Role Play Convention 2013 – smaller, yet somehow bigger

rpc 2013 role play convention cologne

Blogosphere! How you doin’? As I sit here listening to Frank Turner, I can only come to the conclusion that it was yet another great weekend, especially for the somewhat dominant geeky side of my personality. The reason for that was my visit to the Role Play Convention in Cologne, Germany. I don’t know if it’s still Europe’s biggest “general nerd convention”, but it really didn’t feel like it this year, while somehow it still did. Confusing? Let me elaborate.

The RPC 2013 was my fifth RPC, and in this time, I have seen the convention change in different ways. My first visit in 2009 felt drastically different than this year’s, and not just because the RPC had to trim its size to share a building with a completely different type of convention (it had both booths for tents and for the German Marines, so I can’t tell you what its general theme was). What always had been a challenge for the RPC was to give all the topics it represents enough spotlight, and that just has to be hard. Since the convention tries to be interesting for all kinds of nerds, it has to offer a slew of different things, and every year, I have the feeling another “genre” gets the spotlight. Back in 2009, it felt like video games were a huge part of the convention, which changed in 2010 when I had the feeling that the focus was back on tabletop gaming. What was this year’s prominent theme? Well, it felt like that was “pack as much geekiness as we can on as few square metres as possible”. And you know what? In retrospect, the smaller size made it all seem bigger.

Okay, I’m still not making sense, but hear me out. After arriving back home, I thought the whole thing through. During the convention itself, I was kinda disappointed about the downsizing of the entire thing. Everything felt packed, like the organizers tried to stuff it into some weird kind of real-life WinRAR-folder, which the visitor had to unzip just to be greeted by a myriad of geeky documents of different quality. There was no real divide between the different genres of geekdom: just when you thought you had made it to the digital games, you set two steps and found yourself in the middle of the comic and manga area. It felt chaotic and stuffed, especially during the convention’s Saturday peak hours, causing a few “traffic jams” here and there.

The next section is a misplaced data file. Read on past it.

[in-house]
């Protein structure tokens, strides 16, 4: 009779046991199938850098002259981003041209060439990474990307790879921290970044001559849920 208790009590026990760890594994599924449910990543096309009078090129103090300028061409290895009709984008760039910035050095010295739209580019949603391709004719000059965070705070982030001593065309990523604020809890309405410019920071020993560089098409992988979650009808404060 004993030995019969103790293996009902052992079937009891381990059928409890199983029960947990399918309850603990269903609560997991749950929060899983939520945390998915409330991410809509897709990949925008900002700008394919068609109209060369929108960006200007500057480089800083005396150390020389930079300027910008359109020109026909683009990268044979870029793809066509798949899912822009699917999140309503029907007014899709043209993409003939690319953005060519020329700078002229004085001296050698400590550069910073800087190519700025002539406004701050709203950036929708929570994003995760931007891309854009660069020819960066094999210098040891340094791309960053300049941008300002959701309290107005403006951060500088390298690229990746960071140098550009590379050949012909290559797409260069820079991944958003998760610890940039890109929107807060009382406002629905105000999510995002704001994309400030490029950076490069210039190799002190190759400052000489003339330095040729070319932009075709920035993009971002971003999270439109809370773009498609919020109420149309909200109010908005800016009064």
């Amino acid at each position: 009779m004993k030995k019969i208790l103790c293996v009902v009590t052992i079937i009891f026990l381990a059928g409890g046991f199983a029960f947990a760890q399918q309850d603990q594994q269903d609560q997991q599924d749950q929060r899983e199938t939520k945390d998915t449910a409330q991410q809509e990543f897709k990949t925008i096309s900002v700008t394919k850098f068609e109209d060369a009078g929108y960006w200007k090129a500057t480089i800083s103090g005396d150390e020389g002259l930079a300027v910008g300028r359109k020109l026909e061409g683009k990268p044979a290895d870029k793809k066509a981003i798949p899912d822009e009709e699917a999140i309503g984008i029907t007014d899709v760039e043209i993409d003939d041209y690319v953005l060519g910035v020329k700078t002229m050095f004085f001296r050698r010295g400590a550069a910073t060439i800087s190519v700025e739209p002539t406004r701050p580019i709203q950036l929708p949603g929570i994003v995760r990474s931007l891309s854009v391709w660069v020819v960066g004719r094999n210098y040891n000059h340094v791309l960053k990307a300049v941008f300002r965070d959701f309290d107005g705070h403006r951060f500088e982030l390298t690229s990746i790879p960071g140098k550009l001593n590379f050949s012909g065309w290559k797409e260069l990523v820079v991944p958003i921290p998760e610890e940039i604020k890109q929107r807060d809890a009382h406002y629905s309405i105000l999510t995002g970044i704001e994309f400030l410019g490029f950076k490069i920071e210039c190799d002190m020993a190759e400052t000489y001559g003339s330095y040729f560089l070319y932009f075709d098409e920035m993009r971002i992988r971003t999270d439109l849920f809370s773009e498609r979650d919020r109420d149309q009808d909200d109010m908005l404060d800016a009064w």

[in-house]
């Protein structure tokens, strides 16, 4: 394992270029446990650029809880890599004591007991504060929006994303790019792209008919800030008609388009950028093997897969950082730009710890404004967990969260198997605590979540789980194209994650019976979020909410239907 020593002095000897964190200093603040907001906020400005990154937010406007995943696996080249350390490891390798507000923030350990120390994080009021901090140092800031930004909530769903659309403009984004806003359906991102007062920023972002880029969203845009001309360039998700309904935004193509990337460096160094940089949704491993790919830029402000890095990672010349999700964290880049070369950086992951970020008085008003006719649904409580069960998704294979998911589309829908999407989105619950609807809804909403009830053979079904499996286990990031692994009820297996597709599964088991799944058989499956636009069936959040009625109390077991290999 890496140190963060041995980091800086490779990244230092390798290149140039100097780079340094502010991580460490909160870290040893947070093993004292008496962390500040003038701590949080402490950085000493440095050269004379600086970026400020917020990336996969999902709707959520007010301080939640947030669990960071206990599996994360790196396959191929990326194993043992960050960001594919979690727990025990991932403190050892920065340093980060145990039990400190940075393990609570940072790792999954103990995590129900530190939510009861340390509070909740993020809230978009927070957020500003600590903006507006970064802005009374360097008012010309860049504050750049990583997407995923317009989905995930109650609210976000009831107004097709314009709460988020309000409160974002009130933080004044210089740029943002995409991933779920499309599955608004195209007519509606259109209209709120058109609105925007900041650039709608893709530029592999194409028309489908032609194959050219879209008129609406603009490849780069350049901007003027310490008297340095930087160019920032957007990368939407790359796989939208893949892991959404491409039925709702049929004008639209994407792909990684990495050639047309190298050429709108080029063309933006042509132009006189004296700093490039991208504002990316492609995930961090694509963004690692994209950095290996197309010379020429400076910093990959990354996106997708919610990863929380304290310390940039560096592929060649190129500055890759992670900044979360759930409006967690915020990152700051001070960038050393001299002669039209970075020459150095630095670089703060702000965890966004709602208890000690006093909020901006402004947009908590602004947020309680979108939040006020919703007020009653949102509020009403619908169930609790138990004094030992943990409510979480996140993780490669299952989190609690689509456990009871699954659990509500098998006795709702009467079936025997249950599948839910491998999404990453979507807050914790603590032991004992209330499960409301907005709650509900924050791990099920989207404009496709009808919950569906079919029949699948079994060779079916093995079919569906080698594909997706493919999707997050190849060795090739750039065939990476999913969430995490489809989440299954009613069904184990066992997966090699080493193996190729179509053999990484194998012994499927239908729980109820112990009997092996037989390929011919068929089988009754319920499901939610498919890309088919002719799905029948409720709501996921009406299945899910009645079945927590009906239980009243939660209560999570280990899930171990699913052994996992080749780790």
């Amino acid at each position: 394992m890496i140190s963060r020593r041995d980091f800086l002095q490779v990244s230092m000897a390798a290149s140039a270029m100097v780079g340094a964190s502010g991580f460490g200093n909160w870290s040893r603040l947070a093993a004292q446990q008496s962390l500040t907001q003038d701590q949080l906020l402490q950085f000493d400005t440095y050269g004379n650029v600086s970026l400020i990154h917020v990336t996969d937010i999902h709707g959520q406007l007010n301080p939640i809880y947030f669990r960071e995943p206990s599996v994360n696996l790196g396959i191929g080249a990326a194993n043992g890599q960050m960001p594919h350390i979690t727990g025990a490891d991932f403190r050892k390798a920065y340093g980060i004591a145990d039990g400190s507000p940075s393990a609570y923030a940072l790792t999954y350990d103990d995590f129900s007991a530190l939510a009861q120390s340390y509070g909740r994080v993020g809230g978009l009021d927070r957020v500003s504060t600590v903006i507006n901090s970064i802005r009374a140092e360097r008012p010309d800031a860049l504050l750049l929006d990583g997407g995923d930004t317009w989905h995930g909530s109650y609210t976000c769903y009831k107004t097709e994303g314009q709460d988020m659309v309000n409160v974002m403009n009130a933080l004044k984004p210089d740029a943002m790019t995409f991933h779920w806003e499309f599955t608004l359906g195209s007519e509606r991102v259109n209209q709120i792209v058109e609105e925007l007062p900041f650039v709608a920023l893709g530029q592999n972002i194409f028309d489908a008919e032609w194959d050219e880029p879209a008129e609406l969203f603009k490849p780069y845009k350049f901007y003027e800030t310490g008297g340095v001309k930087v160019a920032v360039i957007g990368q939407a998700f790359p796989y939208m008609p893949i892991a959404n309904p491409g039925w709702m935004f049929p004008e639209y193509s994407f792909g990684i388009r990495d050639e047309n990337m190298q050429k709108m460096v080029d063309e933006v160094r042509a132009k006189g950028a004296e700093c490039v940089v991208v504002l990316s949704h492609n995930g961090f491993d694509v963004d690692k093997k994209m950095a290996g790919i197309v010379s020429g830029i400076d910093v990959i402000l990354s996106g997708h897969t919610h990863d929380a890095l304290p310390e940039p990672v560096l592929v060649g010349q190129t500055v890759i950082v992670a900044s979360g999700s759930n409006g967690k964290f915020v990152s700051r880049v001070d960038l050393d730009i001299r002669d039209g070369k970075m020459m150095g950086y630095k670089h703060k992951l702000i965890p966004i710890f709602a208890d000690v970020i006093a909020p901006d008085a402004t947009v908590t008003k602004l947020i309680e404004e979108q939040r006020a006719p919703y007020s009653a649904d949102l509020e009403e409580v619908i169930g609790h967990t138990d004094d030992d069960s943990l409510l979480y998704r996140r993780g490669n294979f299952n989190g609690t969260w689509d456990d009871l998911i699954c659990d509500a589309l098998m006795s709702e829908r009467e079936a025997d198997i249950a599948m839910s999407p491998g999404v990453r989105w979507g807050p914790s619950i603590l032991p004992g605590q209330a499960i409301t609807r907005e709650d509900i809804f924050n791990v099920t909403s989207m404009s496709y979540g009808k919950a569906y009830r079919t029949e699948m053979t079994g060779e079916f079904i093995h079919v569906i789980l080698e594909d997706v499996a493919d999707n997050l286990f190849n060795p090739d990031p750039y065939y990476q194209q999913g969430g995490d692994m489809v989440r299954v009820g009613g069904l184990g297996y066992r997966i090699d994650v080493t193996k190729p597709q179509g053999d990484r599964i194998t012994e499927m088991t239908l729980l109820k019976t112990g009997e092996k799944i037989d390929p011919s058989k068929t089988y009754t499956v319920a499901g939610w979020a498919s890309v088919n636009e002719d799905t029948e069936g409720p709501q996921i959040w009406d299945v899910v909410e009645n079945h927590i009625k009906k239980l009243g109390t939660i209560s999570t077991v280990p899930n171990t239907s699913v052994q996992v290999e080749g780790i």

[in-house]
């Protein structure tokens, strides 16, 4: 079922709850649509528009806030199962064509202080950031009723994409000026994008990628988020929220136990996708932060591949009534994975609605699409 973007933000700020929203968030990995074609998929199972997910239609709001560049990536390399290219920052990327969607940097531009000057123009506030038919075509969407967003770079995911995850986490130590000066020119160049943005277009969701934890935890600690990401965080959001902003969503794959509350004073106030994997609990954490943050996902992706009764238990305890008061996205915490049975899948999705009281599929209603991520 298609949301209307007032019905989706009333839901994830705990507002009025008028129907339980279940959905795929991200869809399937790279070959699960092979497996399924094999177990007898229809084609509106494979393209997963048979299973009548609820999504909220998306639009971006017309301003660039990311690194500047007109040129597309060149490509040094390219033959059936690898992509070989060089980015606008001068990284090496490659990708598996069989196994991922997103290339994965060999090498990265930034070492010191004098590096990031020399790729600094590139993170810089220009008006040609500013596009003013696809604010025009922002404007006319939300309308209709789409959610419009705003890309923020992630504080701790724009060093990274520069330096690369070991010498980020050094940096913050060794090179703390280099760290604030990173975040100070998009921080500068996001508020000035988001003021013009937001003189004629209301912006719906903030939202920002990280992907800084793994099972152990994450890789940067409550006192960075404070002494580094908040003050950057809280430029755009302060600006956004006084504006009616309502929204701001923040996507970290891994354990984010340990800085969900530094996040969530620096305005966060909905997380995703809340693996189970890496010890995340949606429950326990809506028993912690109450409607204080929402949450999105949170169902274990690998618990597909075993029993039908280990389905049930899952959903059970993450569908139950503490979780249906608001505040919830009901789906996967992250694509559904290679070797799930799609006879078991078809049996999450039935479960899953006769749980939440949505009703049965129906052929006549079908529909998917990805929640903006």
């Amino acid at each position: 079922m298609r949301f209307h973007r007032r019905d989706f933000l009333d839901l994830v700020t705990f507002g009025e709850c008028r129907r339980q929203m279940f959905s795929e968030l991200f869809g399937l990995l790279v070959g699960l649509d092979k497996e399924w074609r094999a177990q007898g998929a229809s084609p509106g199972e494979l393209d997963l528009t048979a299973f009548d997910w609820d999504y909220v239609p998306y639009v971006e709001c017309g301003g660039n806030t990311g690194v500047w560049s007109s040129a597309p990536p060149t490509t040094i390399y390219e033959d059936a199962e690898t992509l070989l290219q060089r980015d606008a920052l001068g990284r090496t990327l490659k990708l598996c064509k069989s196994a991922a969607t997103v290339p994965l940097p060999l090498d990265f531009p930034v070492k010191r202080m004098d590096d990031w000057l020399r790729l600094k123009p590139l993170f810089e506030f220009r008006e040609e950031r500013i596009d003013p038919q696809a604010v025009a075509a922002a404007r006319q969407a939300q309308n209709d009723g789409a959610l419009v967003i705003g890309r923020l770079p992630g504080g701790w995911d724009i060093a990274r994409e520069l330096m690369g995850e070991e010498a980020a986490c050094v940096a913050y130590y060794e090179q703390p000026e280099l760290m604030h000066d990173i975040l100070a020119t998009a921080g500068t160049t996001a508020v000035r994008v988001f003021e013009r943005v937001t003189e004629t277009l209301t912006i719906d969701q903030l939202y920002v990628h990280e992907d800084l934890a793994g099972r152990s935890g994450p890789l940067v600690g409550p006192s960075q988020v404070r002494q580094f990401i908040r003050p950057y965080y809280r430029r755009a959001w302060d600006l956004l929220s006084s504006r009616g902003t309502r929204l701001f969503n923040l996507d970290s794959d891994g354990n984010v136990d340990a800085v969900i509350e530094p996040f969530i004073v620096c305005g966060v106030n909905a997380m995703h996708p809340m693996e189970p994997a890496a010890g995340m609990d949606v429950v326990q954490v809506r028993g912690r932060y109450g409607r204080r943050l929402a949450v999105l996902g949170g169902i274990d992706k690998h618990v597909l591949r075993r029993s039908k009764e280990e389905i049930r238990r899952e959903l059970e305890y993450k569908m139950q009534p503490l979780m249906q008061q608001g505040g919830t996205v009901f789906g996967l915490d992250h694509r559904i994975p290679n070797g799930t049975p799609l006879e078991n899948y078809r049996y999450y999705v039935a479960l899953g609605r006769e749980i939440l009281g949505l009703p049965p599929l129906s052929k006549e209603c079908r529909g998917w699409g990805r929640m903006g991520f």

But as I thought the whole thing through, I came to the conclusion that the downsizing might not be as bad. In fact, it made things easier. In previous years, you had to switch halls and the entire crowd was spread thin. Now, you had the geek universe in one nicely done hall, and the crowd wasn’t even that bad. It also gave the entire convention a feel of unity: while we might show our geekiness through different hobbies and passions, we’re still one great mob of weird individuals, budding shoulders at every occasion. So why not get a bit closer and celebrate our craziness on a few square metres?

Of course, it’s sad to see that due to the smaller convention a few things had to go, and I can understand everyone who feels kind of bummed by this sign of a potential “downfall” of the RPC, but personally, it didn’t bother me too much. Once again, I had a good time browsing dozens of stands, getting to see a few familiar faces and celebrating geekdom in general. It might have gotten smaller, but I don’t mind sharing my personal space with the fantastic people visiting the Role Play Convention.

Thank you RPC, it was a good one!

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